US sails warships through Taiwan Strait for first time since Pelosi visit

Us Sails Warships Through Taiwan Strait For First Time Since Pelosi Visit Us Sails Warships Through Taiwan Strait For First Time Since Pelosi Visit
The guided-missile cruiser USS Chancellorsville transits the Philippine Sea in 2016, © AP/Press Association Images
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By Associated Press Reporters

The US Navy sailed two warships through the Taiwan Strait on Sunday, in the first such transit publicised since US House Speaker Nancy Pelosi visited Taiwan earlier in August, at a time when tensions have kept the waterway particularly busy.

The USS Antietam and USS Chancellorsville were making a routine transit, the US 7th Fleet said.

The cruisers “transited through a corridor in the Strait that is beyond the territorial sea of any coastal State”, the statement said.


China carried out many military exercises in the strait as it sought to punish Taiwan after Ms Pelosi visited the self-ruled island despite Beijing’s threats.

China has sent many warships into the Taiwan Strait and waters surrounding Taiwan since her visit, as well as sending warplanes and firing long-range missiles.

It views the island as part of its national territory and opposes any visits by foreign governments as recognising Taiwan as its own state.


China said it tracked the movement of the ships.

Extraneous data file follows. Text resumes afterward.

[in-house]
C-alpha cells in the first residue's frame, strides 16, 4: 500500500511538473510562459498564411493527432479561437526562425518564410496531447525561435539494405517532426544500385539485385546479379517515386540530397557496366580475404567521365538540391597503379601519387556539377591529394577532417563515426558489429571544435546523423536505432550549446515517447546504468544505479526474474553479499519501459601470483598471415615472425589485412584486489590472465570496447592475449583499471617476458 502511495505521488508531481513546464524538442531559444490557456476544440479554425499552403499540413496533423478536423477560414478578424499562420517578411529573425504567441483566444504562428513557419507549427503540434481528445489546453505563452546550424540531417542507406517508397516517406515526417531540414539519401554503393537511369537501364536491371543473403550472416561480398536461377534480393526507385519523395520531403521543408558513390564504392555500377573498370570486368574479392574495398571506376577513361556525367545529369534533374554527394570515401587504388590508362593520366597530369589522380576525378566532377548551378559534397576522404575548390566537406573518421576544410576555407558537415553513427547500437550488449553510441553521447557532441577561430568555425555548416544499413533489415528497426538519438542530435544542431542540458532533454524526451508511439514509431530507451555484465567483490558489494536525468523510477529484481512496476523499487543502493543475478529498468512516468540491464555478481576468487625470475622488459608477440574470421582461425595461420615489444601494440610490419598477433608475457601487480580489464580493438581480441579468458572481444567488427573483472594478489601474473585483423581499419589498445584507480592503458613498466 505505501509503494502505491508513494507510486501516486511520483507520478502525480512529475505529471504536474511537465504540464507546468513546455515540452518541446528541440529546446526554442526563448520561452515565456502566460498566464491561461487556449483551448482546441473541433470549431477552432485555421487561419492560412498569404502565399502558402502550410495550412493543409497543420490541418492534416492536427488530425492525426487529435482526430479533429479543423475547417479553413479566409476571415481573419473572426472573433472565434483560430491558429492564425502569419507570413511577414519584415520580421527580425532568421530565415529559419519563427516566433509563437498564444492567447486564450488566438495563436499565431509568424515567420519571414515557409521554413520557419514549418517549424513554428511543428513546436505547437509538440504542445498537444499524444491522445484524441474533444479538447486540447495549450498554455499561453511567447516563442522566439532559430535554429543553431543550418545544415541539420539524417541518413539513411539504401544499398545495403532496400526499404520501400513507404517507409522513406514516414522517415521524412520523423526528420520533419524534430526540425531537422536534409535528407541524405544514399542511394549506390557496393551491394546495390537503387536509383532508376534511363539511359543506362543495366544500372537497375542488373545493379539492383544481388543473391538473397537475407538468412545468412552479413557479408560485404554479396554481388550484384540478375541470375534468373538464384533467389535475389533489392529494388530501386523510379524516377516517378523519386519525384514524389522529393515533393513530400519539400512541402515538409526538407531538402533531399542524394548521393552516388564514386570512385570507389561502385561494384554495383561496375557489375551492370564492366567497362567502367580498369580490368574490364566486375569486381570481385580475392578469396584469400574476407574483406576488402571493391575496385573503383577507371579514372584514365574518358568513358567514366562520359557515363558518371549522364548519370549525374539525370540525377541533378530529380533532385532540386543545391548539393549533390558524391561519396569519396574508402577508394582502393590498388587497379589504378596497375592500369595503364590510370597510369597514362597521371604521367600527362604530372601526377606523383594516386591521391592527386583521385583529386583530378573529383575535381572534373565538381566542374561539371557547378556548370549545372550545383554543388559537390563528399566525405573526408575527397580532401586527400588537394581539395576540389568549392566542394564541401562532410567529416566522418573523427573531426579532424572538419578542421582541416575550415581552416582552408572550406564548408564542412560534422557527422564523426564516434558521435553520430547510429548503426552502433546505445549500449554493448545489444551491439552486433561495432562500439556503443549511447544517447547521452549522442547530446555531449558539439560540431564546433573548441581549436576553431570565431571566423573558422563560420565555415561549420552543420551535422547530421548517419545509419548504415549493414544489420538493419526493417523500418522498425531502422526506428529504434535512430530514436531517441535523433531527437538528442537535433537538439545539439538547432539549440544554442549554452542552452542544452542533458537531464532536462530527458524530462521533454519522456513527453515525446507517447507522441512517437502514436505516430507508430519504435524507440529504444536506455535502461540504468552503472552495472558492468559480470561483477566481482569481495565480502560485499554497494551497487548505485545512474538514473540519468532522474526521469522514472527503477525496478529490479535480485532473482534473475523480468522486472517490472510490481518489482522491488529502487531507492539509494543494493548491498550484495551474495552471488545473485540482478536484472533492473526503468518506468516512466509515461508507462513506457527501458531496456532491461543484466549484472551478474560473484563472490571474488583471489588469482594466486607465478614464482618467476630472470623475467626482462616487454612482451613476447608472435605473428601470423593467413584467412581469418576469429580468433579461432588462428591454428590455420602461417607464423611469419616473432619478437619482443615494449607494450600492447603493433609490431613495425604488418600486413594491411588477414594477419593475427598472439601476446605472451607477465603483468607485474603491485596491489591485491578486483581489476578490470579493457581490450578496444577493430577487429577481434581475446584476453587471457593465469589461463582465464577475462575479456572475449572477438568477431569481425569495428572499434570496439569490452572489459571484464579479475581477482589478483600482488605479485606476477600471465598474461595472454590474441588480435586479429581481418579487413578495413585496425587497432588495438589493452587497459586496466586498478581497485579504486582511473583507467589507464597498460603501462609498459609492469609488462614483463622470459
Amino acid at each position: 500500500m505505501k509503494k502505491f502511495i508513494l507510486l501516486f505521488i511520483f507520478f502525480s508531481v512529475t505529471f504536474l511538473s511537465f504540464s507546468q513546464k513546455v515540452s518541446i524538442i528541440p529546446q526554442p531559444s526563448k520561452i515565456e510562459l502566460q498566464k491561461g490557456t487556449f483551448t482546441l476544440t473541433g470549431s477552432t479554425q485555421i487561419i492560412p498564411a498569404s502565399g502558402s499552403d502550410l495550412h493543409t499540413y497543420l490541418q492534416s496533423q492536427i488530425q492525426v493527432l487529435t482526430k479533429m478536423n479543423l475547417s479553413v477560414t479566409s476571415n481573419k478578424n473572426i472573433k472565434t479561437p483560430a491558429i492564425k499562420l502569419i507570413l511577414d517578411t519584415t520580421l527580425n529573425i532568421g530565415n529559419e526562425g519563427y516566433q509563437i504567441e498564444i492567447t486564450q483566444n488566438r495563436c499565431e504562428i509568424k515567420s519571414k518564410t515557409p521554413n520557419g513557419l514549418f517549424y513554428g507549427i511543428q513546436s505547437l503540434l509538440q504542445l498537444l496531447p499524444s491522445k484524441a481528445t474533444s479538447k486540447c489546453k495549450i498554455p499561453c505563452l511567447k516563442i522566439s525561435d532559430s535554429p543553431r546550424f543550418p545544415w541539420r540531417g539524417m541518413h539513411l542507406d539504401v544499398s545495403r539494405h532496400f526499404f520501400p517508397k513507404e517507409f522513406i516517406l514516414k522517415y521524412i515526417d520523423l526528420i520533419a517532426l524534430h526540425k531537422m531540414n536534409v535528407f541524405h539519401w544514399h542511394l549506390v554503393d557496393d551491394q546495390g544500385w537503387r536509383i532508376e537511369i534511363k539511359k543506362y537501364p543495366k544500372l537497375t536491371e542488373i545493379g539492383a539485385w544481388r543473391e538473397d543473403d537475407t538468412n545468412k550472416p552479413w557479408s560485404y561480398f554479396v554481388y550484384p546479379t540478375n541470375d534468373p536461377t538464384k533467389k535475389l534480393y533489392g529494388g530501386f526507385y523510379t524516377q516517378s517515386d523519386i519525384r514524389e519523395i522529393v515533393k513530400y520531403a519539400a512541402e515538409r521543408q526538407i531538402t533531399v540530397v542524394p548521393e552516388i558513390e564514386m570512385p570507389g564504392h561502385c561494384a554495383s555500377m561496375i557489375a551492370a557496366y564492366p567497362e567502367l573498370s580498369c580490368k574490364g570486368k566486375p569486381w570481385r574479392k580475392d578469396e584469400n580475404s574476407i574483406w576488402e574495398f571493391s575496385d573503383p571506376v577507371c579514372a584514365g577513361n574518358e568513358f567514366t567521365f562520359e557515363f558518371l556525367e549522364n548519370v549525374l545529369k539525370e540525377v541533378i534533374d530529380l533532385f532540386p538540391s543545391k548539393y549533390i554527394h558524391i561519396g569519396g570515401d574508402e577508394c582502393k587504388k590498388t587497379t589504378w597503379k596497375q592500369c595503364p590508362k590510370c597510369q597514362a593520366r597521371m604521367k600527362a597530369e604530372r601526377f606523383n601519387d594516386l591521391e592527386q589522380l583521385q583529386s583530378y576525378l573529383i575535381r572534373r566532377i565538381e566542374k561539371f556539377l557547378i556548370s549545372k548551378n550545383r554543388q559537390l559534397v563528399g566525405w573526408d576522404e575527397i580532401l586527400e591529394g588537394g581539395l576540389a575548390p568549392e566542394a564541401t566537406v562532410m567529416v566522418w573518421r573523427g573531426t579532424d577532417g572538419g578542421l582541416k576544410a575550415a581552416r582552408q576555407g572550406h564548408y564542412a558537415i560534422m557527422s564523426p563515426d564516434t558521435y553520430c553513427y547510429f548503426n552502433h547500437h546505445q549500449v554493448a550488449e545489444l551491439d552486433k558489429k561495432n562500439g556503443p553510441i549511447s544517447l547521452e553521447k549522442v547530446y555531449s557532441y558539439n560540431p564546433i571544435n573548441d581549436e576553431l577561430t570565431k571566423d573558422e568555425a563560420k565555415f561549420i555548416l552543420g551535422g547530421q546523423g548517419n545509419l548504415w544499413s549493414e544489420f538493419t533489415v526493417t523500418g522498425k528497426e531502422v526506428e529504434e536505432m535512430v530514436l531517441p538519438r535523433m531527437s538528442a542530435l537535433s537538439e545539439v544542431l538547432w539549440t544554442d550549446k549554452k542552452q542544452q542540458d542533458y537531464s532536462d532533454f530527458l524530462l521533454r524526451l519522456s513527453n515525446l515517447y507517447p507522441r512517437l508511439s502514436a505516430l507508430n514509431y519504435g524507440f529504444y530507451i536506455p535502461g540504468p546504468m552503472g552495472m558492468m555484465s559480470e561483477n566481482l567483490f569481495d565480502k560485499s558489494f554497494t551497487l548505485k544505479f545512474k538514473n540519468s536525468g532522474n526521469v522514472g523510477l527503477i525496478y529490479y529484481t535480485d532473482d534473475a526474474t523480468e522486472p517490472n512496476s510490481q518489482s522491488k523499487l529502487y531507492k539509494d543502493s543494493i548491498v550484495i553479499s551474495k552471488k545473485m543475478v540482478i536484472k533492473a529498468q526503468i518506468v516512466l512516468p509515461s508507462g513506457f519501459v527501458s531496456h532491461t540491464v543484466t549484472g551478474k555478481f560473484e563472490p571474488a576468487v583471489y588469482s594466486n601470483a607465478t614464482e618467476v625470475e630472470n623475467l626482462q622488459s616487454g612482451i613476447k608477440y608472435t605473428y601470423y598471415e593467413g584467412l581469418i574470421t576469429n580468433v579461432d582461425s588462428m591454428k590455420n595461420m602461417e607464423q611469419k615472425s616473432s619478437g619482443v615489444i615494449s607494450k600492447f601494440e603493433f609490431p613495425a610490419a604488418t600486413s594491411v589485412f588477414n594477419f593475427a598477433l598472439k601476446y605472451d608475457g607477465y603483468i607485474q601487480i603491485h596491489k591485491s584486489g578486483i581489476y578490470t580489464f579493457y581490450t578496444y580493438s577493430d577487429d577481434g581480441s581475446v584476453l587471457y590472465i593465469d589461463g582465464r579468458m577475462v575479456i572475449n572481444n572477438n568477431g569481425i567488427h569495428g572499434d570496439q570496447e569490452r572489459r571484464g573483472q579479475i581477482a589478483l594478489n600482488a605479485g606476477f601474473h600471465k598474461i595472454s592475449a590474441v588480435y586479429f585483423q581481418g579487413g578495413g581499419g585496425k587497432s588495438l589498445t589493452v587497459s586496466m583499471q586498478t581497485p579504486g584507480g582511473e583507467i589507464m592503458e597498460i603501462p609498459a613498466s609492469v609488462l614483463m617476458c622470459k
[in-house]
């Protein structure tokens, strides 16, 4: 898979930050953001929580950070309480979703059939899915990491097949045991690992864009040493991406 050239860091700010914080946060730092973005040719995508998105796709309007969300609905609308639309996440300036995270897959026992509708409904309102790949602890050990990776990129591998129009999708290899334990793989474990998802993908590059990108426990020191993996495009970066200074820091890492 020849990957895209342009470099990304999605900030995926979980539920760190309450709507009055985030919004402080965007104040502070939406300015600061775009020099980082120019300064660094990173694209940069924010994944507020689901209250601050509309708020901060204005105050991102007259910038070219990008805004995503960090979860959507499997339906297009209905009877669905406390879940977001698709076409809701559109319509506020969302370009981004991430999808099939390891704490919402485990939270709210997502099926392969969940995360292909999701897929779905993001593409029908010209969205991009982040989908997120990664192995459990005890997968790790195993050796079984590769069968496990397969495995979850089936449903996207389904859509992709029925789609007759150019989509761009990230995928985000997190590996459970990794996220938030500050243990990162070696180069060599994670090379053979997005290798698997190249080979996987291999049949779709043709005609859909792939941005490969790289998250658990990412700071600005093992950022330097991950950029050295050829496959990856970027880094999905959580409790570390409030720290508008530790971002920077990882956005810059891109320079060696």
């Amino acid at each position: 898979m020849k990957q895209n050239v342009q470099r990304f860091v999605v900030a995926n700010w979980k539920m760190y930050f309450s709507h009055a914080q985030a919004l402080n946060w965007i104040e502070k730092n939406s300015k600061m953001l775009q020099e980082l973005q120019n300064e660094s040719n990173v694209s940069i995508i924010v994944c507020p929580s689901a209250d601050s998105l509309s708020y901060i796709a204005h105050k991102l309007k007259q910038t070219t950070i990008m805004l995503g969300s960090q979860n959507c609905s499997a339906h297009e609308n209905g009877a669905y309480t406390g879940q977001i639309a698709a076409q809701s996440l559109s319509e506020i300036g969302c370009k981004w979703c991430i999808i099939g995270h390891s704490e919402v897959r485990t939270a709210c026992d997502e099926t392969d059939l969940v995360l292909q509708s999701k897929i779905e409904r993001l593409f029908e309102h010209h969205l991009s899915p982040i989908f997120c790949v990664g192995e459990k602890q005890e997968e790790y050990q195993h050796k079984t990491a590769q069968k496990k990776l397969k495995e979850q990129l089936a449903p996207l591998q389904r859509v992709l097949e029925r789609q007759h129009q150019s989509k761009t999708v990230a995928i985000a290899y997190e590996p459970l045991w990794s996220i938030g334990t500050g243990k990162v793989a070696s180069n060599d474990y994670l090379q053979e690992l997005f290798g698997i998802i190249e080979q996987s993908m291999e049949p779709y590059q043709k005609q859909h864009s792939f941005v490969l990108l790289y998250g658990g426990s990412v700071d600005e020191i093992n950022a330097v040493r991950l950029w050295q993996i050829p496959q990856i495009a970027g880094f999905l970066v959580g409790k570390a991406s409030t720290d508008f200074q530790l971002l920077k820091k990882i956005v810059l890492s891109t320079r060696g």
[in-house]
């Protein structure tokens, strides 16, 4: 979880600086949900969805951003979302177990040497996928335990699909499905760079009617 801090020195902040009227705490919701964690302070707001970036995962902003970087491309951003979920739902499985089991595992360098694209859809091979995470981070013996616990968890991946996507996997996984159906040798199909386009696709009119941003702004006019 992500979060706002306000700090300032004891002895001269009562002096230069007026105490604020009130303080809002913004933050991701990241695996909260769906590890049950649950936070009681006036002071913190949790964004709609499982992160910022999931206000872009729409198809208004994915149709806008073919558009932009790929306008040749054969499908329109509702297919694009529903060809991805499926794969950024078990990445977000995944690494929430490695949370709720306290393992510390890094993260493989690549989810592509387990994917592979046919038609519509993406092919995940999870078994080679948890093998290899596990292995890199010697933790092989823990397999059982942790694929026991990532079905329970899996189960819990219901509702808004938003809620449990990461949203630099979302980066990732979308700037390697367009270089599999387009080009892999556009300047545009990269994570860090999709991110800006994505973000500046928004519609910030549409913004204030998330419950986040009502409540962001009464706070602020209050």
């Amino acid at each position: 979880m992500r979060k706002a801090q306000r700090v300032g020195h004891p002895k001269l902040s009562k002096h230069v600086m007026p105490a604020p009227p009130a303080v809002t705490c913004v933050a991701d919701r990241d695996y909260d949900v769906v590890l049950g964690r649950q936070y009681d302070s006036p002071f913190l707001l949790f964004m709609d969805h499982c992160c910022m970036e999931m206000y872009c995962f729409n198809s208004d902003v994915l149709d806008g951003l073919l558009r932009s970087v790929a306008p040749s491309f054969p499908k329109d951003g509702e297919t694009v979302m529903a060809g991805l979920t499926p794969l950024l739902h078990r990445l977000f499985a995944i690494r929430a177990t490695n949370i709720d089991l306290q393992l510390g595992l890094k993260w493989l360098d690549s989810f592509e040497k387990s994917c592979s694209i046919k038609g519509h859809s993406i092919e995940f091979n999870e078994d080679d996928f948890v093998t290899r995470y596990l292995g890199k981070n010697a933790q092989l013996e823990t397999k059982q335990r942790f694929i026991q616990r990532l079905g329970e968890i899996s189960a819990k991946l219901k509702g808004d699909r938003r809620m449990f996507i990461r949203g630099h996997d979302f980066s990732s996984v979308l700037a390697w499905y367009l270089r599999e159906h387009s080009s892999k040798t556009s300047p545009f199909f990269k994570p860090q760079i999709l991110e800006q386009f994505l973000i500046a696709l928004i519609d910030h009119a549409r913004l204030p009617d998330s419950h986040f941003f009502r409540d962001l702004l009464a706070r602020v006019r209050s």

Guided-missile cruiser USS Antietam was sailing through the Taiwan Strait on Sunday (Mass Communication Specialist Seaman David Flewellyn/US Navy/AP)

“Troops of the (Eastern) Theatre Command are on high alert and ready to foil any provocation at any time,” said senior Colonel Shi Yi, of the People’s Liberation Army’s Eastern Theatre Command.

White House National Security Council spokesman John Kirby, speaking on CNN on Sunday, said the transit sent a “very clear message, very consistent message … that the United States navy, the United States military will sail, fly and operate wherever international law permits us to do so”.

Mr Kirby also noted that the transit was “very consistent with our ‘One China’ policy, very consistent with our desire to make sure that we can continue to work towards a free and open Indo-Pacific.”

The US regularly sends its ships through the Taiwan Strait as part of what it calls freedom of navigation manoeuvres.

The 100 mile-wide (160km-wide) strait divides Taiwan from China.

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